College of Biological Sciences
Department of Plant Biology
Molecular mechanisms of signaling pathways and their regulation by proteolytic systems
Our lab integrates cutting edge approaches from the fields of structural biology, biochemistry, and molecular and cellular biology to decode sensing machineries and signaling pathways in plants, fungi, and humans. Our ultimate goal is to decipher fundamental biological pathways from the atomic to organismal level, and develop innovative strategies for the benefit of agriculture, environment, and human health. We are particularly interested in dissecting signaling pathways that are triggered by extracellular stimuli (such as light, gravity, small-molecules, hormones, and pathogens), and revealing their regulation by the ubiquitin proteasome system. Please visit our website for more information.
Grad Group Affiliations
- Biochemistry, Molecular, Cellular and Developmental Biology
- Plant Biology
- Integrative Genetics and Genomics
Specialties / Focus
- Cancer Biology
- Cell and Developmental Biology
- Cell Biology
- Cellular Responses to Toxins and Stress
- Developmental Biology
- Developmental Genetics
- Genomics, Proteomics and Metabolomics
- Model Plants
- Molecular Biology, Biochemistry and Genomics
- Molecular Medicine
- Plant Molecular Biology
- Signal Transduction
- Structural Biology
- Postdoctoral fellow, University of Washington - Howard Hughes Medical Institute (2013-2018)
- PhD Biochemistry, Technion Israel-Institute of Technology (2006-2010)
Shabek, N., Ticchiarelli, F., Mao, H., Hinds, TR., Leyser, O. & Zheng, N. (2018). Structural plasticity of D3-D14 ubiquitin ligase in strigolactone signalling. Nature. 563, 652-656. nature.com/articles/s41586-018-0743-5
- SPOTLIGHT in Trends in Plant Science. Binding or Hydrolysis? How Does the Strigolactone Receptor Work? (2019). 10.1016/j.tplants.2019.05.001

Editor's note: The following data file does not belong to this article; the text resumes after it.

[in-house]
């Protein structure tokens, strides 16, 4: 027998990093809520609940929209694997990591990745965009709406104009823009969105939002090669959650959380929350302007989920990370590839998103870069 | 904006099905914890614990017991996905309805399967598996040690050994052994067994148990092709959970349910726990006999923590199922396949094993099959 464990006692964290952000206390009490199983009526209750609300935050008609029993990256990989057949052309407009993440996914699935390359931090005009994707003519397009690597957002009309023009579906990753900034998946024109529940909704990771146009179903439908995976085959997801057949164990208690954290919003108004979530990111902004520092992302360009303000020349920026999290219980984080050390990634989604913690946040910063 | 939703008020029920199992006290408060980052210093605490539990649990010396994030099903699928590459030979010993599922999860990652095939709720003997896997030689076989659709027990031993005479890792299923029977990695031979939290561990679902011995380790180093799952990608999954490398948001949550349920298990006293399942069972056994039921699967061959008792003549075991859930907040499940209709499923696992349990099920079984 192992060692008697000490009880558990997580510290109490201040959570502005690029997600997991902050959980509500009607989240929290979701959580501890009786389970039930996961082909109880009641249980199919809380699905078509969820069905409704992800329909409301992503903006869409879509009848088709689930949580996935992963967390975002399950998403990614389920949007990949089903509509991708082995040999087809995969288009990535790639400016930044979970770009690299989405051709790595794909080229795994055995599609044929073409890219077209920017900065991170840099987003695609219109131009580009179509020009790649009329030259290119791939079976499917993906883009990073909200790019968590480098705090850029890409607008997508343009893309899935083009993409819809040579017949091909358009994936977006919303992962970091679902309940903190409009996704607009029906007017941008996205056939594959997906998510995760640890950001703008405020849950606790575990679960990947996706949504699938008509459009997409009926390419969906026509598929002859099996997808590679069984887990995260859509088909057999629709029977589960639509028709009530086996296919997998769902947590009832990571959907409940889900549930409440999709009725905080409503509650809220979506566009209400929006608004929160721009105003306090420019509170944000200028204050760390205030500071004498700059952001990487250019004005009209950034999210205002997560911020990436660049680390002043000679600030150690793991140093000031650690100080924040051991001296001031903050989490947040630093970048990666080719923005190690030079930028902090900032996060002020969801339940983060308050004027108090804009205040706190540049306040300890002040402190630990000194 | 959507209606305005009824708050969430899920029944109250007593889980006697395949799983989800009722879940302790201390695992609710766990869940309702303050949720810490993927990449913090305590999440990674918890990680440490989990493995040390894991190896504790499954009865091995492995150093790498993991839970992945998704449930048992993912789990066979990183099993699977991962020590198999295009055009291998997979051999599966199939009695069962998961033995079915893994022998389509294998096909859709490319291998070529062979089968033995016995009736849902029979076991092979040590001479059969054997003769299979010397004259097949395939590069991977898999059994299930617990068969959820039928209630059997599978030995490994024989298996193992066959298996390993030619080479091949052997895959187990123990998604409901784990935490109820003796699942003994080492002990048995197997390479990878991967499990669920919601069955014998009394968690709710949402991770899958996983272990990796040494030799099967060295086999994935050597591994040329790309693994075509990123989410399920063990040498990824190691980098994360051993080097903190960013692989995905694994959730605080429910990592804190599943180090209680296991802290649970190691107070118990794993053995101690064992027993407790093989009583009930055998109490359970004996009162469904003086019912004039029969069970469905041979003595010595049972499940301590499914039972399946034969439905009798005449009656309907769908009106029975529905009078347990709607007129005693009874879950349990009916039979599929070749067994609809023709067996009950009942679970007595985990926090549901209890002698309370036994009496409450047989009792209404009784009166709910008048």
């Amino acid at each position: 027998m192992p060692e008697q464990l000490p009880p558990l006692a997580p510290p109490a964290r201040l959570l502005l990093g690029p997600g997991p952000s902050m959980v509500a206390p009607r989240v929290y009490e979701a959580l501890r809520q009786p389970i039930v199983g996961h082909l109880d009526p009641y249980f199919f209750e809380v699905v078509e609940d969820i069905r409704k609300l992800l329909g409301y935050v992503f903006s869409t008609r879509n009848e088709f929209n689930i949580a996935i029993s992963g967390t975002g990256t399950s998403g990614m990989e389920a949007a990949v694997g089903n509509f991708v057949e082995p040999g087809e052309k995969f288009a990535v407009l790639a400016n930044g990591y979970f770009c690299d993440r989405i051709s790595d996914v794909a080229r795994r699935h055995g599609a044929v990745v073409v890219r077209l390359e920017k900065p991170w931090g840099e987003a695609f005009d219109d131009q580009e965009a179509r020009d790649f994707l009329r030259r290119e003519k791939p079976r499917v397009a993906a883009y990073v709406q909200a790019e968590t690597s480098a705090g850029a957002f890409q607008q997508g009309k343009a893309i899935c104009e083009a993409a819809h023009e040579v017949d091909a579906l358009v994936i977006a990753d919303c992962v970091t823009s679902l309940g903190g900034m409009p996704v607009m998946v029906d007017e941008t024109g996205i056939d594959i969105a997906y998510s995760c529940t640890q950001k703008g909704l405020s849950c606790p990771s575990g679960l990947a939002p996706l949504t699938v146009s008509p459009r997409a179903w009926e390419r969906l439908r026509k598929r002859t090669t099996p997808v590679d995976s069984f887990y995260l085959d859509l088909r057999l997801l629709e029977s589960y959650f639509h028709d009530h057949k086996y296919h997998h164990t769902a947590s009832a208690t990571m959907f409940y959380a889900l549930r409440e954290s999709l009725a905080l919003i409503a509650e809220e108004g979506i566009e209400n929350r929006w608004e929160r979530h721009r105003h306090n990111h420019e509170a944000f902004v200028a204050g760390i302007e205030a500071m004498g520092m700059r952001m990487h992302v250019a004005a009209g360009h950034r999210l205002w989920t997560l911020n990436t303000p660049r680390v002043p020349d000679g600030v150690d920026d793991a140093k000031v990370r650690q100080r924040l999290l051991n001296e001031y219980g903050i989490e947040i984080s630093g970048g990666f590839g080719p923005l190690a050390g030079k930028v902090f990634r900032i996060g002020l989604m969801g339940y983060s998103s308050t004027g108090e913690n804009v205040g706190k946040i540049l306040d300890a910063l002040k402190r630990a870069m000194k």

Shabek, N., Ruble, J., Hinds, TR., and Zheng, N. (2018). Structural insights into DDA1 function as a core component of the CRL4-DDB1 ubiquitin ligase. Cell Discovery. DOI: 10.1038/s41421-018-0064-8 nature.com/articles/s41421-018-0064-8
Zheng, N., Shabek, N. (2017). Ubiquitin ligases: structure, function, and regulation. Annu Rev Biochem. 86, 129-157.
Shabek, N., Zheng, N. (2014). Plant ubiquitin ligases as signaling hubs. Nat Struct Mol Biol 21, 293-296.
Zhou, F., Lin, Q., Zhu, L., Ren, Y., Zhou, K., Shabek, N., et al. (2013). D14-SCF(D3)-dependent degradation of D53 regulates strigolactone signaling. Nature. 504, 406-410.
Shabek, N., Herman-Bachinsky, Y., Buchsbaum, S., Lewinson, O., Haj-Yahya, M., Hejjaoui, M., Lashuel, HA., Sommer, T., Brik, A., and Ciechanover, A. (2012). The Size of the Proteasomal Substrate Determines Whether Its Degradation Will Be Mediated by Mono- or Polyubiquitylation. Mol Cell. 48, 87-97.
- RESEARCH HIGHLIGHT in Nature Reviews Molecular Cell Biology. Protein Metabolism: Length Matters (2012). 10.1038/nrm3445
Braten O., Shabek, N., Kravtsova-Ivantsiv, Y., and Ciechanover, A. (2011). Generation of free ubiquitin chains is upregulated in stress, and facilitated by the HECT domain ubiquitin ligases, Ufd4 and Hul5. Biochem J. 444, 611-617.
Weissman, AM., Shabek, N., and Ciechanover, A. (2011). The predator becomes the prey: regulation of the ubiquitin system by ubiquitylation and degradation. Nat Rev Mol Cell Biol 12, 605-620.
Shabek, N., Ciechanover, A. (2010). The degradation of ubiquitin: the fate of the cellular reaper. Cell Cycle 9, 523-530.
Shabek, N., Herman-Bachinsky, Y., and Ciechanover, A. (2009). Ubiquitin degradation with its substrate, or as a monomer in a ubiquitination-independent mode, provides clues to proteasome regulation. Proc Natl Acad Sci U S A 106, 11907-11912.
Shabek, N., Iwai, K., and Ciechanover, A. (2007). Ubiquitin is degraded by the ubiquitin system as a monomer and as part of its conjugated target. Biochem Biophys Res Commun 363, 425-431.